How to Grow a Bookworm

One might think, knowing me and my love of fashion, that boots and shoes are taking over my house.

Not true.

While I do have a somewhat extensive array of footwear there’s another object in our house that threatens to take over, which I cannot stop acquiring, and which in the case of an earthquake would almost certainly bury us alive.It’s books.

Back in the stone age, children entering kindergarten didn’t already know how to read.  Heck, I didn’t even know the alphabet until late in the first grade.  Or maybe I just was slower than all the other kids.

But, in the second grade when I had a real handle on deciphering that alphabet in stories and books, I never looked back.  Once I began reading, I was lost, and kept reading until the story was finished and I knew for sure if Sally ever found Puff hiding in the back yard, and whether Dick and Jane had successfully pulled off that armored car job in Philly.In the fourth grade we moved to a Coast Guard base in Puerto Rico.  When it was light outside, there was plenty to do—we rode bikes and horses, swam in pools and the ocean, climbed hills and trees, and just goofed around outside.

But when it got dark, our options were sorely limited.  We could watch TV, but there were no English language programming at the time (But I do know that the Pink Panther doesn’t speak in his cartoons. Inspector Clouseau does, but not in French, in Spanish).

We could go to the movies.  It was fifty cents to see a movie that was usually about eighteen months old.  By the time we got to see Jaws, we already knew the shark did it (But it still scared the bejeezus out of my twelve-year-old self).But even at half a buck, we couldn’t go to the movies every day—they ran for two weeks, and there aren’t many films I can think of that I’d wanna see for 14 days straight.

I don’t know what other kids in other houses did, but I read—a lot.  Our school librarian, Mrs. Baraza and I became quite close.  By the time we moved, I had read almost all the young adult titles in the joint, and quite a few adult novels as well.  And when it was time for the Scholastic book sale, my wish list was longer than Noah’s packing list for the ark.

And as I got older, I kept reading.  Most of my girlfriends were big readers too.  It drives me nuts when I see a couple of kids together and they’re all on their cell phones, not paying a bit of attention to each other.  But when my best friend and I hung out, we’d read for hours, never saying a word to each other.If you want to know if you or someone you love has grown up to be a bookworm, there are some tells.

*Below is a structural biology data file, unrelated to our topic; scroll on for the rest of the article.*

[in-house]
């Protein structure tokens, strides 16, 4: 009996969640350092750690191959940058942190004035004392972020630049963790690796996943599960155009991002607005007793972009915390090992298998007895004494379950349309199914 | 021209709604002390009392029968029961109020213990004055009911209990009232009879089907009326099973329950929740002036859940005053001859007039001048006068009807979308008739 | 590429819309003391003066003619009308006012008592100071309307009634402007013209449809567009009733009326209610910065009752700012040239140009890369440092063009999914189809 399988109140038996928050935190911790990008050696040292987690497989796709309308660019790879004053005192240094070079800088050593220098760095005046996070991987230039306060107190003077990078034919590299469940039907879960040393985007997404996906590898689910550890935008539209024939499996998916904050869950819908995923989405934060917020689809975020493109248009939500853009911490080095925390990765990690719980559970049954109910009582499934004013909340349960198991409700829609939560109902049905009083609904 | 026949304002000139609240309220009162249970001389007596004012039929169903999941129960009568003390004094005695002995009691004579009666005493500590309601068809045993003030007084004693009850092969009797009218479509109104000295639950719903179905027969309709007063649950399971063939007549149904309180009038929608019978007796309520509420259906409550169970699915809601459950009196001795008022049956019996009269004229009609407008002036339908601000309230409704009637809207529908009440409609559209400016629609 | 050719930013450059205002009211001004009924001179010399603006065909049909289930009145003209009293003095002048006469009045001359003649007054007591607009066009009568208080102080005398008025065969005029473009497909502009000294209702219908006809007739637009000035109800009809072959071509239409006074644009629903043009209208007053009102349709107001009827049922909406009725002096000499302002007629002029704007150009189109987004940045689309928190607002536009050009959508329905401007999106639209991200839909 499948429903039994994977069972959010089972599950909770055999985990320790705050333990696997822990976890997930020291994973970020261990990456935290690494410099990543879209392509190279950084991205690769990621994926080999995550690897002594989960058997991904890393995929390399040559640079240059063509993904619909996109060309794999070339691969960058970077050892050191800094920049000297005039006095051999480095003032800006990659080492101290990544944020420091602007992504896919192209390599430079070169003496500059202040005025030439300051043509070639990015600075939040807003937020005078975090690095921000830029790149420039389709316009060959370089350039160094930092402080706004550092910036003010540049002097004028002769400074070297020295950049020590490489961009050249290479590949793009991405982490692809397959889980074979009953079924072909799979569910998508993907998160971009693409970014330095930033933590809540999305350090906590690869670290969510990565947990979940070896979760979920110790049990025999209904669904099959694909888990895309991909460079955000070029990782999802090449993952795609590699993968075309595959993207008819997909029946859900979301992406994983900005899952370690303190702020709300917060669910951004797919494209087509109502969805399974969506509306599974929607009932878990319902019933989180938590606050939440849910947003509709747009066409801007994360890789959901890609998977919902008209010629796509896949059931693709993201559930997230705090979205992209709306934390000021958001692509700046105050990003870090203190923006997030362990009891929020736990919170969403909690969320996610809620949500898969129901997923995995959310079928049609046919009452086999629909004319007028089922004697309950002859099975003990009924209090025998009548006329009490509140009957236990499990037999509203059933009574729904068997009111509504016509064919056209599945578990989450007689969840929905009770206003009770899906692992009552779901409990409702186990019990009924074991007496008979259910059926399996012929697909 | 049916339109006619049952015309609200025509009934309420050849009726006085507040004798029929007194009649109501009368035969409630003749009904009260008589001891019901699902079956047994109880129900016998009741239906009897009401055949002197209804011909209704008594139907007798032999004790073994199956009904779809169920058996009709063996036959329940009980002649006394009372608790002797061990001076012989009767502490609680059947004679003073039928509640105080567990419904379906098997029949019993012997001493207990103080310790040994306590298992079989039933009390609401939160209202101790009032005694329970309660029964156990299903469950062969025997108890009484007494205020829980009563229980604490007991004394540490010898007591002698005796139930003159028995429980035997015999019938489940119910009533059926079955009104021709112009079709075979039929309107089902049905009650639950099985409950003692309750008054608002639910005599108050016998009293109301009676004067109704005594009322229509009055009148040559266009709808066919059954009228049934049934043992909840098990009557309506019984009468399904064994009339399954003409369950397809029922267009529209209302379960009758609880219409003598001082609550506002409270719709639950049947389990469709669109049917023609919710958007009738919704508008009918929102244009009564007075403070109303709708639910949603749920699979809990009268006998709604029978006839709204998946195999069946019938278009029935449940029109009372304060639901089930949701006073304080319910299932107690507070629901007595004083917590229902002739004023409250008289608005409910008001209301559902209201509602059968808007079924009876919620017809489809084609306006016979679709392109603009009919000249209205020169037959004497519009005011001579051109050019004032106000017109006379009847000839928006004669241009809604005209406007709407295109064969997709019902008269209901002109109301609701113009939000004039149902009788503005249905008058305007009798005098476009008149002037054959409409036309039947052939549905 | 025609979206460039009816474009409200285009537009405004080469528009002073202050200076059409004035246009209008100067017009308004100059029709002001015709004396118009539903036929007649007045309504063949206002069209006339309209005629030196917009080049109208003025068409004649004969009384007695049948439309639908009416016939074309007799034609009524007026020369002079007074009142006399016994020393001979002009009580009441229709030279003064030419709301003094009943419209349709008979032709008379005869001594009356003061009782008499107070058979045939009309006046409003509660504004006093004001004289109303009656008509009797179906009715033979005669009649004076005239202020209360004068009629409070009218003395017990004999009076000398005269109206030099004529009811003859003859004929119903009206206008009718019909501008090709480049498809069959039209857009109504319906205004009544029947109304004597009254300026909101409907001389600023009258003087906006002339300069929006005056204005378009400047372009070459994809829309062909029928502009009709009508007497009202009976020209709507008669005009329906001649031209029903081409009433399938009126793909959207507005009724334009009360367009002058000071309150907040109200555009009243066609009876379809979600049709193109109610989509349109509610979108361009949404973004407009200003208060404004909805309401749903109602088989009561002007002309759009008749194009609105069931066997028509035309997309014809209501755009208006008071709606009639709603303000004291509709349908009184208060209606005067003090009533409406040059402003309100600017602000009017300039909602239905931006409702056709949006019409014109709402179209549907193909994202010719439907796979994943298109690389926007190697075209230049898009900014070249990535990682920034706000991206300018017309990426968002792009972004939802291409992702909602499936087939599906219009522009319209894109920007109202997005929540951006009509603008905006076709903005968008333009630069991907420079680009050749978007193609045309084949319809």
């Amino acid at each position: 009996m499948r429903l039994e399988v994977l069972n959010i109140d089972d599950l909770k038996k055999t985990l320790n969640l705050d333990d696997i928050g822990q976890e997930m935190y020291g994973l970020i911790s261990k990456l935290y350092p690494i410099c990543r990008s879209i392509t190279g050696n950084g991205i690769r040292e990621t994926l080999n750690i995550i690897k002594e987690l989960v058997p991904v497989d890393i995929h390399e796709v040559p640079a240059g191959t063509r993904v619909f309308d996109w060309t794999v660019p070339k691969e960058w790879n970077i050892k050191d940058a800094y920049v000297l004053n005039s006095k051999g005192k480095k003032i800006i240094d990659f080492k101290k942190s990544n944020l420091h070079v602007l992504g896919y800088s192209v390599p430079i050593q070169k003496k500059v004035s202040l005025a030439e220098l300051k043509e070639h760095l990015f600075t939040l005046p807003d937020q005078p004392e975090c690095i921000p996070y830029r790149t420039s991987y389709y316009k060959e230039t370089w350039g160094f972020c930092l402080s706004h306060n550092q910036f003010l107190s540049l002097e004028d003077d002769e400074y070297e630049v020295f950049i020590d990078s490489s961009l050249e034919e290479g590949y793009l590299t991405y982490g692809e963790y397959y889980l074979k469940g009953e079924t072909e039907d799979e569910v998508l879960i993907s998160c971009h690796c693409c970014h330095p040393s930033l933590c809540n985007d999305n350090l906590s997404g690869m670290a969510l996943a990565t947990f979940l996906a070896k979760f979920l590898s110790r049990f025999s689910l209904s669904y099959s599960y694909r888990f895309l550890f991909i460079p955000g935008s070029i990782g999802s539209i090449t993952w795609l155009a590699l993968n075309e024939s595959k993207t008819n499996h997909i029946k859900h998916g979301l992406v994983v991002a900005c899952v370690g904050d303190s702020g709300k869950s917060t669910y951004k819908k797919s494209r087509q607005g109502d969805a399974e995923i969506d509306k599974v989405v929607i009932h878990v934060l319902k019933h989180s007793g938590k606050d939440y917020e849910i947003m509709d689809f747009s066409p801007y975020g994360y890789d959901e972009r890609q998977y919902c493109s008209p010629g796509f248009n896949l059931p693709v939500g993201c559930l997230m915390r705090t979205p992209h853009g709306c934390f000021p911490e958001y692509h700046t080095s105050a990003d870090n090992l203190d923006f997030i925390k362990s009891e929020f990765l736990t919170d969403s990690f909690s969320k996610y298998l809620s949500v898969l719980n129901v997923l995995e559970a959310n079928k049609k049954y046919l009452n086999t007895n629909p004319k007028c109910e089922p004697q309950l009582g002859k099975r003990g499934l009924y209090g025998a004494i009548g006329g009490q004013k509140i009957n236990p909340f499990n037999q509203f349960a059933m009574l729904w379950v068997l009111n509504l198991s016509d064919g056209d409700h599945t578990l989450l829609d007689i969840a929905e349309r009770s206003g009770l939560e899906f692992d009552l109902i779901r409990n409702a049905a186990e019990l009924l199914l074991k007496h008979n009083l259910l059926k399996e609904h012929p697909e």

1.)Much like a drug addict, a bibliophile will get visibly, increasingly anxious if they get close to the end of a book without at least two more in the on-deck position.

2.)This person, while driving a car, will pop open their current book to get in a few paragraphs while waiting at a red light. 3.)A reader has occasionally bought a book twice because although they already own it, it’s so far down in the “to be read” stack that the original purchase has been forgotten.

4.)And lastly, a devotee of the written word will never say the words, “The movie was better.”  Won’t happen.

Me?

I’ve done all the above, plus quite a few things that were even more neurotic and embarrassing.Thanks for your time.

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2 thoughts on “How to Grow a Bookworm

  1. “A reader has occasionally bought a book twice because although they already own it, it’s so far down in the “to be read” stack that the original purchase has been forgotten.”

    I’ve had this three times already. And that’s just in the last couple of months..

    Liked by 1 person

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